Are you your own worst enemy? Would you like to learn how you can be your own best friend instead? Read on to find out more.
When you forget your anniversary, miss a deadline, or your best idea is a flop, how do you treat yourself?
Do you become a nervous ball of stress, with sweat pouring out of every pore, or do you fill your head with self-deprecating thoughts? Maybe you admonish yourself for losing control for days after the event.
If you hit a stumbling block due to what you believe is a personal shortcoming or character flaw, talking down to yourself isn’t going to help you or improve the situation.
It’s time to take a break and learn compassion from the person you need it from the most, yourself.
What is Self-Compassion?
When you see a friend or colleague in distress, you provide support and understanding. These are traits of compassion you have directed towards someone else. When you think of self-compassion, it’s the same thing, except it’s directed inward, towards yourself.
In the last decade, there have been more than 200 studies published in highly respected scientific journals about this relatively new line of investigation.
All of the studies have been rich with evidence about the benefits of cutting yourself some slack and practicing a little self-compassion whenever life throws a curveball. Not only can self-compassion improve happiness, but it can also do wonders for intimate relationships.
Three Components of Self-Compassion
Self-compassion accepts things for what they are: When you adopt an attitude of it is what it is, you will reduce your self-inflicted suffering. Own the pain and view things as they truly are, nothing more and nothing less. When you can learn to accept the randomness of life and that sometimes stuff happens, you are less likely to get caught up in self-deprecating, negative self-talk.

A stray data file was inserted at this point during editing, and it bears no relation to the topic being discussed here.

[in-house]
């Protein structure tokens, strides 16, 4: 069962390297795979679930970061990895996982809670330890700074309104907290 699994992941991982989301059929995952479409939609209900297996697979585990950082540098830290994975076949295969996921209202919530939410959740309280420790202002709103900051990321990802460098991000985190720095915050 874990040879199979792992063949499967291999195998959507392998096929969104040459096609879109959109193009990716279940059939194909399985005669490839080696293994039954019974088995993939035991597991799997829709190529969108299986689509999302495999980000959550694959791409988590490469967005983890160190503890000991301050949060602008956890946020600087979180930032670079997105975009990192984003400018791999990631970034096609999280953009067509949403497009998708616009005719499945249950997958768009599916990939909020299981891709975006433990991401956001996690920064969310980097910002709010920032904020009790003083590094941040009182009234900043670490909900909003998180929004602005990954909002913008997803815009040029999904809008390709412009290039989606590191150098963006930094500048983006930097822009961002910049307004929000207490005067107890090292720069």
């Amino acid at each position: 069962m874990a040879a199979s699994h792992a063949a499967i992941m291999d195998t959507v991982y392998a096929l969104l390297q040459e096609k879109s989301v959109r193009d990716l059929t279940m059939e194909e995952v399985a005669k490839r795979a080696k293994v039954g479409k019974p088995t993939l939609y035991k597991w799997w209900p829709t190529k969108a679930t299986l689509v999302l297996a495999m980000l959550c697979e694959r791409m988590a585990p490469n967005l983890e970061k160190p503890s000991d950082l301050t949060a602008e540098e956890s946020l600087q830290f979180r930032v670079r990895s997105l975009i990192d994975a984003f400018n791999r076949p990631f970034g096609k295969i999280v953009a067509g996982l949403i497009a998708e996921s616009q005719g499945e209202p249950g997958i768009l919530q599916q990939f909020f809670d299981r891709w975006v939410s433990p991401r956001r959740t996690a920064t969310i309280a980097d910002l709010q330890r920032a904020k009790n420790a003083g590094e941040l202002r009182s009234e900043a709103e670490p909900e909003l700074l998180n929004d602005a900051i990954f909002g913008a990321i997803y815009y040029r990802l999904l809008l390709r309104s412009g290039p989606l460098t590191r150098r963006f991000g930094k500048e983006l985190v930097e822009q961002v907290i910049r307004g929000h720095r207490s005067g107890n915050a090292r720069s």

Self-compassion recognizes our shared humanity: When you acknowledge that everyone goes through rough patches, you will feel a connection with the rest of humanity. Cast aside all thoughts that you alone are suffering. Everyone experiences failure, imperfection, and challenges in life. With all its trials and tribulations, life is a shared experience, and we are all vulnerable and deserving of non-judgmental understanding when we stumble.
Self-Compassion promotes self-kindness: Rather than admonish yourself with harsh judgments, you can offer yourself sympathy and patience. Self-kindness accepts that you are not infallible and that you will occasionally come up short. Therefore, you free yourself from the suffering inflicted by self-criticism, performance stress, and reactive anger.
Self-Shaming Makes Things Worse
Self-shaming is a cultural practice in which most of us are well-versed. We are constantly taught to use self-shaming as a source of motivation.
As we go through life, most of us realize that it’s not possible to be perfect, yet our inner dialogue starts tearing chunks out of our self-esteem. When we make mistakes, we rarely offer ourselves the same kindness and mercy that we would offer our loved ones.
Self-compassion is a source of understanding, of kindness without judgment and the acknowledgment that you are going through a rough patch.
Motivation and Self-Compassion
The idea that self-criticism motivates us to greater heights is a myth that has overstayed its’ welcome.
Constructive criticism often achieves positive results, but self-criticism leads to a fear of failure and destructive criticism.
Studies have revealed that people who indulge in self-compassion develop greater perseverance and can get back on the horse much faster than those who don’t.
If you find yourself struggling with anxiety and being too hard on yourself, read more here: Anxiety Treatment